Honey Dream did not give him time to recover. Another slip of red paper flew, and when it struck the man in the face the eyelids dissolved beneath a wash of virulent green acid.
Didn’t know you’d brought anything that nasty with you, girl, Pearl thought. Wish I was surprised. Hope you’ve got a lot more.
Righteous Drum would be as safe as his daughter could make him. Since Honey Dream had a Snake’s regard for a whole skin, Pearl thought they’d do as well as or better than if she gave them her aid. Her own people were much more vulnerable.
It took Pearl a moment to locate Des Lee, for the Rooster formed the center of a small knot of armored men. Then one of these staggered back, blood streaming from where his eyes should have been, the long raking marks across his face showing what a Rooster’s Talon could do. The momentary glimpse Pearl caught of Des showed that like Honey Dream he had made enhancing his defense his first priority. Swords torn from their wielder’s hands showed that Des had not forgotten the value of disarming one’s opponents.
Pearl decided she was being foolish not to enhance her own defense, and while her mind shaped the sequence that would summon mingled winds and dragons to protect her, she looked for the two most vulnerable members of her company.
Like Des, Riprap was surrounded by a small crowd of armored men. One lay on the ground, his head an ugly ruin. Two others were battering at his defenses while a third stood back, muttering something, his fingers sketching patterns in the air.
Pearl would have run to Riprap’s aid, but at that moment Flying Claw lived up to his name. The young warrior leapt through the air, screaming like the attacking Tiger he was.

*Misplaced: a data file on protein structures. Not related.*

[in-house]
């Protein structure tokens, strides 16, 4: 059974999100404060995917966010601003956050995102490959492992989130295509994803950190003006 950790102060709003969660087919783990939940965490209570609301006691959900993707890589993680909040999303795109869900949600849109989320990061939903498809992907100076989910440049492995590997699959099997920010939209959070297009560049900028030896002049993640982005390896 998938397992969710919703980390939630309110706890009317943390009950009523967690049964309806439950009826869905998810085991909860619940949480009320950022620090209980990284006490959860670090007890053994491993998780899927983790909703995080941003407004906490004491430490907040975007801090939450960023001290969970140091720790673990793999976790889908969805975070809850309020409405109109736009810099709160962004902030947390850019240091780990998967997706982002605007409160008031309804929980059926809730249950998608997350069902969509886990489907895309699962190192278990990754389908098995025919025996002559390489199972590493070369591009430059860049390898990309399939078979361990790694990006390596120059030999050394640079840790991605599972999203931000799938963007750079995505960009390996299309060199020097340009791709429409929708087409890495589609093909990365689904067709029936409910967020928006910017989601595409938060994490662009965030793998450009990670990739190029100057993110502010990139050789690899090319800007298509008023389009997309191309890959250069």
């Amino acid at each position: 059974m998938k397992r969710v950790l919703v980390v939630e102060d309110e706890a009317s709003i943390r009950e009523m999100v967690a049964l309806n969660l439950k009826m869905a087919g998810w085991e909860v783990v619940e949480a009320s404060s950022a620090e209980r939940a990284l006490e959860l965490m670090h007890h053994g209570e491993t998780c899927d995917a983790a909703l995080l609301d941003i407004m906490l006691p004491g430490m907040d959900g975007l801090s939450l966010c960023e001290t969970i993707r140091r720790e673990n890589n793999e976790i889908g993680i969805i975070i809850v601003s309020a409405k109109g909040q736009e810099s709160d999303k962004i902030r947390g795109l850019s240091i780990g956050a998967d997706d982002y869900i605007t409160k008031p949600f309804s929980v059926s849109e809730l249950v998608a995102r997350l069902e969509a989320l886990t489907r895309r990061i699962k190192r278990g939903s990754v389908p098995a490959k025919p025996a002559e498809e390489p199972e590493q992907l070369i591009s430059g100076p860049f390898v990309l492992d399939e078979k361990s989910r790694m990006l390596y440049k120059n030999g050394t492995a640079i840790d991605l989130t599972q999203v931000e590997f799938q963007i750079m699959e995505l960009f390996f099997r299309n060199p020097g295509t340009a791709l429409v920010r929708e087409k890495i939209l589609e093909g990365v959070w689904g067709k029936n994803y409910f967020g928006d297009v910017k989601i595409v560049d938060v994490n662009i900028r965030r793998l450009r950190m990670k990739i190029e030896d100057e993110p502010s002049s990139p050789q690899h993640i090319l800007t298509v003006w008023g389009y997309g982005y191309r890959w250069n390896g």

The mutterer was cloven from the top of his shoulder right through his chest. The stroke was so violent, and so eficiently delivered, that it made the near-decapitation that resulted seem almost like an afterthought.
Although battles raged on all sides, still the situation seemed oddly under control—with her own side clearly in the ascendance. Pearl began to think she could turn her attention to completing what Righteous Drum had begun.
Then she caught sight of Brenda Morris. For a moment Pearl’s heart went cold in her chest. Then Pearl began to run.
The morning’s activity had not gone at all as Brenda could have wished. First, well aware that the session was going to involve the physical combat training she and Riprap had been agitating for, Brenda had dressed practically—even if jeans and a long-sleeved shirt had meant she was going to feel the July heat and humidity. As a compensation for the heat, she had braided her long, dark brown hair, then twisted it into a knot at the back of her head.
If San Jose, California, hadn’t been a whole lot more clement than her home state of South Carolina, Brenda probably couldn’t have borne the heavier clothing, but she was being practical. When they got to the designated training grounds, there was Honey Dream in all her exotic Oriental beauty. Honey Dream was wearing nothing but shorts and one of those obnoxious tee shirts that showed of why she needed to wear a bra, whereas Brenda could far too easily do without her own.
Something about the sneer that had flickered across Honey Dream’s face told Brenda that the other woman knew perfectly well that Brenda had figured she was going to take a fall or two.
Then, to make matters worse, Flying Claw hadn’t even looked at Brenda beyond of ering a very casual good-morning. He seemed more interested in talking with Riprap about the baseball bat the big black man had brought along to serve as a weapon.
After some warming up and stretching exercises, they’d paired up. Righteous Drum, a square-bodied, slightly overweight man who rather reminded Brenda of Chairman Mao, had chosen Des Lee.
Des’s first name was actually "Desperate" and his appearance was as odd as his given name. Taller than average, lean without being gawky, Des wore both his hair and beard in a fashion that emphasized his ethnic Chinese heritage. His shining black hair was worn in a long queue. His forehead was shaved in a fashion common when both the expansion of the railroads and the California gold rush had drawn Chinese to the United States in record numbers. His long chin beard and wispy mustache emphasized his high cheekbones and beautifully sculptured features.